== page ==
Wisconsin’s craft beer industry is booming. For decades the big brewers – Miller, Pabst, Blatz, Schlitz – dominated the scene locally. While mergers, acquisitions, moves and closures among the big brewers may have tarnished the state’s brewing heritage for a while, a new generation of brewers has stepped in. They’re making a name for products, starting craft breweries and winning some big awards.
Locally the Delafield Brewhaus has been an icon along the Interstate for many years, capturing the attention of many a thirsty traveler. Their motto, “drink ale, live lager,” is actually a nod to the fact that beer was considered a health product. During Lent, European monks who brewed beer would produce a bock style known as “liquid bread” that they would consume during breaks from their fasting.
With five brews offered year round, the Brewhaus beer menu is supplemented with seasonal offerings such as a blueberry ale that combines a light bodied ale made with blueberry juice. Get your daily dose of vitamin C with a kick.
It’s not only the locals who appreciate the creative brews. Several of the Brewhaus selections won silver and bronze medals at the 2014 World Beer Championships. The Naga-Wicked Pale Ale and the Hop Harvest India Pale Ale (IPA) both won silver while the Delafield Amber took home a bronze.
Sweet Mullets Brewing
A staple in the Lake Country area since 2012, Sweet Mullets Brewing underwent an ownership change in 2016. Chad Ostram, a dedicated home brewer, had considered running a small craft brewery once he retired from his day job. When the opportunity to purchase Sweet Mullets became available, the siren song was too enticing to resist. “I decided to retire early because the brewery was available,” says Ostram.
Located in Oconomowoc, Sweet Mullets has 14 different beers on tap including its flagship beer, Jalapeno Ale. “Everyone knows about it and everybody is excited about it,” he says.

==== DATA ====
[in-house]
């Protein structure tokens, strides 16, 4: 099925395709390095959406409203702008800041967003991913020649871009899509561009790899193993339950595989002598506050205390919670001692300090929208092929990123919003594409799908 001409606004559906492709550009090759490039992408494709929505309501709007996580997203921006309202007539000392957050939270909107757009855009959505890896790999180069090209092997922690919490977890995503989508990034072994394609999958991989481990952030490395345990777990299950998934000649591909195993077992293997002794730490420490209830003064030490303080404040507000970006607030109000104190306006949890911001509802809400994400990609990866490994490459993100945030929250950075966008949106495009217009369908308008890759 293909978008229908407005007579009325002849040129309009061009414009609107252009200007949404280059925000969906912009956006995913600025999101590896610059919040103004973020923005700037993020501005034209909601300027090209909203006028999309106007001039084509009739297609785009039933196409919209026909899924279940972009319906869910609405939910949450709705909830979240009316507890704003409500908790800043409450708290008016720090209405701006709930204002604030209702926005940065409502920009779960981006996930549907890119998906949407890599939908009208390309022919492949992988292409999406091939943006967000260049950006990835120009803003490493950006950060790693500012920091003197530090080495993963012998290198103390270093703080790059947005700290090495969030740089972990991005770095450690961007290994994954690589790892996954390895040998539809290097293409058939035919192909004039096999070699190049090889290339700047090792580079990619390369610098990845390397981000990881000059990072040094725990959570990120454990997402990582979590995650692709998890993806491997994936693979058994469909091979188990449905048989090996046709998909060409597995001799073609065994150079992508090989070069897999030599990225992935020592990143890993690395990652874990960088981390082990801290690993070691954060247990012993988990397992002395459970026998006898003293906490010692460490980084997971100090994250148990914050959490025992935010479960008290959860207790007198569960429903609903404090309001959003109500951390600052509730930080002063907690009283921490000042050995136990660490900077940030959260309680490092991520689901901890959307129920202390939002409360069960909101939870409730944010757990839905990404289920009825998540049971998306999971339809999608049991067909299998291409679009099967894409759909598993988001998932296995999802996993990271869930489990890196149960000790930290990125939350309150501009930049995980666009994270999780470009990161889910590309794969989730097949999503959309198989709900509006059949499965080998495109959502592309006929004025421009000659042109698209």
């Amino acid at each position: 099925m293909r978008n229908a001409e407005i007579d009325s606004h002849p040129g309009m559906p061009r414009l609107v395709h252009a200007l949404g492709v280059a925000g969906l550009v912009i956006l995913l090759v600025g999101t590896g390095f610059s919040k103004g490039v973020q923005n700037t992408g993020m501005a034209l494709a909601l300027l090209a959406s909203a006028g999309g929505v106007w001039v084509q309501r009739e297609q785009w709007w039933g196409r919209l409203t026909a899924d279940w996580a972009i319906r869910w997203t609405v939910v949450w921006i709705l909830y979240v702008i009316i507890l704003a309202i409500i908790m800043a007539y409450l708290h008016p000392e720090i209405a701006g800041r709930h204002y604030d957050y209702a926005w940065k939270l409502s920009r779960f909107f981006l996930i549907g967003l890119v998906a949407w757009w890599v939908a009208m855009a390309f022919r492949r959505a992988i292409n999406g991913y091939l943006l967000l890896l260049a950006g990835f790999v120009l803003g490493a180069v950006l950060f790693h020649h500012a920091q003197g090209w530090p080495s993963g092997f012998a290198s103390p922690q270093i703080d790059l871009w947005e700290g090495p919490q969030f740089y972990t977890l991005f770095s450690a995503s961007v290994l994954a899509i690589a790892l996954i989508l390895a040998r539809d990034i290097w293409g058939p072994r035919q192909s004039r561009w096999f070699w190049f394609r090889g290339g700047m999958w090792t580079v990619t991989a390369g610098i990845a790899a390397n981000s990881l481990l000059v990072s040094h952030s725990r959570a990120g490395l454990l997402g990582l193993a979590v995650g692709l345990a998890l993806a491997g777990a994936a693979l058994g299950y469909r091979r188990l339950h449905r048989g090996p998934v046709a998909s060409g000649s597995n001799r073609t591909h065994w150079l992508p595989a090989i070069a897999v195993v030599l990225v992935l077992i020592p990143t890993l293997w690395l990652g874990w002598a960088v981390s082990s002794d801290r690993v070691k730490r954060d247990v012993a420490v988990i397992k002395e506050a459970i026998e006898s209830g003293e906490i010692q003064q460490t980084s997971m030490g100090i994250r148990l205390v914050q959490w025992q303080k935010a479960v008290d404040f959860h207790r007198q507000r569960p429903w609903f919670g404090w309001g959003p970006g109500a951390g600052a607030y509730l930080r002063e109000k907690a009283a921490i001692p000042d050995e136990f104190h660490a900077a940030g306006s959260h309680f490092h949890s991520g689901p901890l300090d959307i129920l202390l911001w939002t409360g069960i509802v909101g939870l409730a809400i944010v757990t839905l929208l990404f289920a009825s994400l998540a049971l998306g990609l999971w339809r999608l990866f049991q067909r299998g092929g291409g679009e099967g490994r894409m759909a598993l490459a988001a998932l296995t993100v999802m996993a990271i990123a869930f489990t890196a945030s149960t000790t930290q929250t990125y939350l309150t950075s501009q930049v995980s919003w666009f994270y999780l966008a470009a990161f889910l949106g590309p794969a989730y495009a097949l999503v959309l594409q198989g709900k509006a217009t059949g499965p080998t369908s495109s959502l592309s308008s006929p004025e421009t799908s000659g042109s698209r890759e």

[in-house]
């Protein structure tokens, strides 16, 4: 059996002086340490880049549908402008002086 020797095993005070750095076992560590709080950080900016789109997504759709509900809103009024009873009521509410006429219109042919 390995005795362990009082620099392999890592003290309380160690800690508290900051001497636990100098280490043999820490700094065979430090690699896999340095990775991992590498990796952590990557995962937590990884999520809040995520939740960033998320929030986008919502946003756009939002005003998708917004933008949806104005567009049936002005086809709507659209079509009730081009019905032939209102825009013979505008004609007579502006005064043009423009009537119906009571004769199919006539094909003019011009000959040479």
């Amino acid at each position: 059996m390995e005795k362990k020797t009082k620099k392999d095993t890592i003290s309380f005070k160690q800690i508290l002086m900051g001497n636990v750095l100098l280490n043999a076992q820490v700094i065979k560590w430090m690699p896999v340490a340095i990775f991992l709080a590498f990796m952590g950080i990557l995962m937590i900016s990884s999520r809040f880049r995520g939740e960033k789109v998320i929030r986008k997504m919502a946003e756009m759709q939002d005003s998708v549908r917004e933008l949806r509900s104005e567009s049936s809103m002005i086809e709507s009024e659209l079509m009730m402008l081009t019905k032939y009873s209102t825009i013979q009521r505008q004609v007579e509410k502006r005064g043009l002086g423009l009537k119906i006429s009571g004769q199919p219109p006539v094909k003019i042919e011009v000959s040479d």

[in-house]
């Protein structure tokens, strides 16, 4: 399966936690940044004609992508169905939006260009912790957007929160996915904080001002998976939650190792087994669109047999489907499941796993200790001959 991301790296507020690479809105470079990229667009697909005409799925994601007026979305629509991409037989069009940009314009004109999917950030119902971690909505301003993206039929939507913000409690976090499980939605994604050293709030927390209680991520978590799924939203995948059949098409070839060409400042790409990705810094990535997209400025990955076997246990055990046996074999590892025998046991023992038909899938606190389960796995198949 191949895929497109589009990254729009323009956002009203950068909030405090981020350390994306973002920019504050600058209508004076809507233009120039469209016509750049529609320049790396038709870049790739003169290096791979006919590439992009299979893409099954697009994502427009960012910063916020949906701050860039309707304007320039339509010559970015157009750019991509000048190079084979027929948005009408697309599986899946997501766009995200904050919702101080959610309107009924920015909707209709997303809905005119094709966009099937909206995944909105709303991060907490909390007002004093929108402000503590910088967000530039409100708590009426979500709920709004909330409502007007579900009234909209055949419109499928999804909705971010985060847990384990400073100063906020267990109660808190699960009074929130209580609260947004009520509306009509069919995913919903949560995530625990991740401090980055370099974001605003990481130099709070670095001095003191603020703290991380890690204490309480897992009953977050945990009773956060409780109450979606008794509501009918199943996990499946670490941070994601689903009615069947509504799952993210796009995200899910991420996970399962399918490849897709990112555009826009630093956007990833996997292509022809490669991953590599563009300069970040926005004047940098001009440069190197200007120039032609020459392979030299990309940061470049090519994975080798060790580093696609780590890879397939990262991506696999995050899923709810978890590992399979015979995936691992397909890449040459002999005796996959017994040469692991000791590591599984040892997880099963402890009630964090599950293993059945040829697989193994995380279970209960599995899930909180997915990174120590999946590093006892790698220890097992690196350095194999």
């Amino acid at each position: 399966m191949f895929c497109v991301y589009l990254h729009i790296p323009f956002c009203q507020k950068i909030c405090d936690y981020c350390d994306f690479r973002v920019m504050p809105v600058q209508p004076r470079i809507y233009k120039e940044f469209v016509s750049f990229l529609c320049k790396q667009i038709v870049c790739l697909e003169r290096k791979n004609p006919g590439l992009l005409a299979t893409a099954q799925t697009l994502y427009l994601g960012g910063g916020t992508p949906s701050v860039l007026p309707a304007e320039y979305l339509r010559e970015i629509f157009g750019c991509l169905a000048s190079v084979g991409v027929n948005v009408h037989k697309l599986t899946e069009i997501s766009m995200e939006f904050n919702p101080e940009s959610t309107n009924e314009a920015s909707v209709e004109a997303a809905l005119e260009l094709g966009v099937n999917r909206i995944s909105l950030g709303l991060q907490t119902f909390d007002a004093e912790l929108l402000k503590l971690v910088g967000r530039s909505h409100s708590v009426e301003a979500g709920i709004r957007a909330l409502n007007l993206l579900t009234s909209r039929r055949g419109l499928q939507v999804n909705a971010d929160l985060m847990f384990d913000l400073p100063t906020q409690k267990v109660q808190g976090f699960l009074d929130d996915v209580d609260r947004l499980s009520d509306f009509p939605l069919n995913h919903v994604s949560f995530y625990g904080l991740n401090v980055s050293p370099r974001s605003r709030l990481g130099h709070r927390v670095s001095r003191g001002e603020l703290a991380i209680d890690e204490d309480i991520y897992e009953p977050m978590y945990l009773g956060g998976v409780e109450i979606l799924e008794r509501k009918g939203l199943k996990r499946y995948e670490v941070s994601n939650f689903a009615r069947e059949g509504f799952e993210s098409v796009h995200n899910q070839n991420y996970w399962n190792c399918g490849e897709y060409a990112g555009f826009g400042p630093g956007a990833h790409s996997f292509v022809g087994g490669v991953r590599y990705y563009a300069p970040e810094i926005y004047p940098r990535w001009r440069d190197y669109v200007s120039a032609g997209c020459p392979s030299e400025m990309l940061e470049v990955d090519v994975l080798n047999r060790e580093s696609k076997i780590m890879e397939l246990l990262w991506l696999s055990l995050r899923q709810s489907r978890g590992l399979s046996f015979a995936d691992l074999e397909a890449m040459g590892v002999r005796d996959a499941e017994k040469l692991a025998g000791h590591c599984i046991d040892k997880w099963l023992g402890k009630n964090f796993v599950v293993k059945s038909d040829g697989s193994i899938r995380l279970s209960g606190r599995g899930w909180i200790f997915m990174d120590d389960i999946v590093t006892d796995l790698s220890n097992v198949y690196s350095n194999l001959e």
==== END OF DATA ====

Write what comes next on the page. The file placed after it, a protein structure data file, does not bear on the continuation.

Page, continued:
A carryover recipe from the previous owner, the beer has “all of the flavor and aroma of a jalapeno [pepper] without the heat.” It also has generated a following, says Ostram.
In addition to the Jalapeno Ale’s almost cult-like status, one of the brewery’s more popular offerings is the Golden Ale, crafted from a recipe that Ostram had been brewing and tweaking for five years in his home. An adaptation of the Golden Ale is set to become the house beer for the Seven Seas Restaurant. “It’s based off the Golden Ale but modified to fit their specifications,” he says.
The 14 beers that Sweet Mullets has on tap include a vanilla infused porter and a Belgian double. Ostram is revamping the red ale that was previously on the menu, “bringing it back to the original recipe.”
There are also seasonal specialty brews on the menu. Ostram plans on rolling out a bock beer in March. October brings his take on an Octoberfest. A Hefe Weizen will be featured during the summer. Sweet Mullets also does some limited distribution within southeastern Wisconsin.
For Ostram, his focus is always on the customer. “I try to keep the customer in mind,” he says. “I’ve tried to provide a style that someone can come in and try something that fits their needs.”
A relative newcomer to the beer world, Raised Grain opened 18 months ago, the brainchild of four partners from Brookfield. In that short span of time, it has produced an award winning brew.